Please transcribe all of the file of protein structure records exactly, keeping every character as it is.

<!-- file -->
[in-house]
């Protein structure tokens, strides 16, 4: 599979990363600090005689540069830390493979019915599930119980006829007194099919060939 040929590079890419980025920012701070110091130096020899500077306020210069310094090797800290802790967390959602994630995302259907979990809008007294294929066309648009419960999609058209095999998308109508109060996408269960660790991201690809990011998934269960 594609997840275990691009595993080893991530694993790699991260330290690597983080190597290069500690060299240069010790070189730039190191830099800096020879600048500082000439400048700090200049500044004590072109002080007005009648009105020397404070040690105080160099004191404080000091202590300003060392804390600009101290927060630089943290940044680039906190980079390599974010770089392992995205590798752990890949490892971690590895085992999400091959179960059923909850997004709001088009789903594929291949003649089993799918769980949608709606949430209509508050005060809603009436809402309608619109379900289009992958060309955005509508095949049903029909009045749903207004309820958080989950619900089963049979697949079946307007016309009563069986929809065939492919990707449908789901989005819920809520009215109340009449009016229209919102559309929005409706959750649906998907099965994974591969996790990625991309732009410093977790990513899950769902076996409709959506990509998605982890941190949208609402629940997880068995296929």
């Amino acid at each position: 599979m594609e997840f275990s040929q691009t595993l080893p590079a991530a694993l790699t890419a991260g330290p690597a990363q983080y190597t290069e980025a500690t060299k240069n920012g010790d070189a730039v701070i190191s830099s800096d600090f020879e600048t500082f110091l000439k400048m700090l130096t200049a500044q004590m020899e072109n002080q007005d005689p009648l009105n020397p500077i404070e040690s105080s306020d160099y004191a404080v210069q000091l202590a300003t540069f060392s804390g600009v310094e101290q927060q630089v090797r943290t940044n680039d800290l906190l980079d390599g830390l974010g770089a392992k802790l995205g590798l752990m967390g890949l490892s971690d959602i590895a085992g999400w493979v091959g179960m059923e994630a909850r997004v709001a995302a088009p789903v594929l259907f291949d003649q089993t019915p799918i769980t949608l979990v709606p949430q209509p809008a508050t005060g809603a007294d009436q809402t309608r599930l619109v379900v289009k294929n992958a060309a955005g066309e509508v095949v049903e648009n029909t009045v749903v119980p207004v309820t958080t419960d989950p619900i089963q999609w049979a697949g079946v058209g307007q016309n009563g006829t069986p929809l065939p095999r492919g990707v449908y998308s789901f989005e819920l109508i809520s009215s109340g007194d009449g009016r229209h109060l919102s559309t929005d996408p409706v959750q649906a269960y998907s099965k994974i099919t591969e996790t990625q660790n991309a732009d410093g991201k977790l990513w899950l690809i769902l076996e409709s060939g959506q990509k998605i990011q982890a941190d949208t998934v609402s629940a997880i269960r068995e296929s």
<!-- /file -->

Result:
[in-house]
């Protein structure tokens, strides 16, 4: 599979990363600090005689540069830390493979019915599930119980006829007194099919060939 040929590079890419980025920012701070110091130096020899500077306020210069310094090797800290802790967390959602994630995302259907979990809008007294294929066309648009419960999609058209095999998308109508109060996408269960660790991201690809990011998934269960 594609997840275990691009595993080893991530694993790699991260330290690597983080190597290069500690060299240069010790070189730039190191830099800096020879600048500082000439400048700090200049500044004590072109002080007005009648009105020397404070040690105080160099004191404080000091202590300003060392804390600009101290927060630089943290940044680039906190980079390599974010770089392992995205590798752990890949490892971690590895085992999400091959179960059923909850997004709001088009789903594929291949003649089993799918769980949608709606949430209509508050005060809603009436809402309608619109379900289009992958060309955005509508095949049903029909009045749903207004309820958080989950619900089963049979697949079946307007016309009563069986929809065939492919990707449908789901989005819920809520009215109340009449009016229209919102559309929005409706959750649906998907099965994974591969996790990625991309732009410093977790990513899950769902076996409709959506990509998605982890941190949208609402629940997880068995296929």
């Amino acid at each position: 599979m594609e997840f275990s040929q691009t595993l080893p590079a991530a694993l790699t890419a991260g330290p690597a990363q983080y190597t290069e980025a500690t060299k240069n920012g010790d070189a730039v701070i190191s830099s800096d600090f020879e600048t500082f110091l000439k400048m700090l130096t200049a500044q004590m020899e072109n002080q007005d005689p009648l009105n020397p500077i404070e040690s105080s306020d160099y004191a404080v210069q000091l202590a300003t540069f060392s804390g600009v310094e101290q927060q630089v090797r943290t940044n680039d800290l906190l980079d390599g830390l974010g770089a392992k802790l995205g590798l752990m967390g890949l490892s971690d959602i590895a085992g999400w493979v091959g179960m059923e994630a909850r997004v709001a995302a088009p789903v594929l259907f291949d003649q089993t019915p799918i769980t949608l979990v709606p949430q209509p809008a508050t005060g809603a007294d009436q809402t309608r599930l619109v379900v289009k294929n992958a060309a955005g066309e509508v095949v049903e648009n029909t009045v749903v119980p207004v309820t958080t419960d989950p619900i089963q999609w049979a697949g079946v058209g307007q016309n009563g006829t069986p929809l065939p095999r492919g990707v449908y998308s789901f989005e819920l109508i809520s009215s109340g007194d009449g009016r229209h109060l919102s559309t929005d996408p409706v959750q649906a269960y998907s099965k994974i099919t591969e996790t990625q660790n991309a732009d410093g991201k977790l990513w899950l690809i769902l076996e409709s060939g959506q990509k998605i990011q982890a941190d949208t998934v609402s629940a997880i269960r068995e296929s």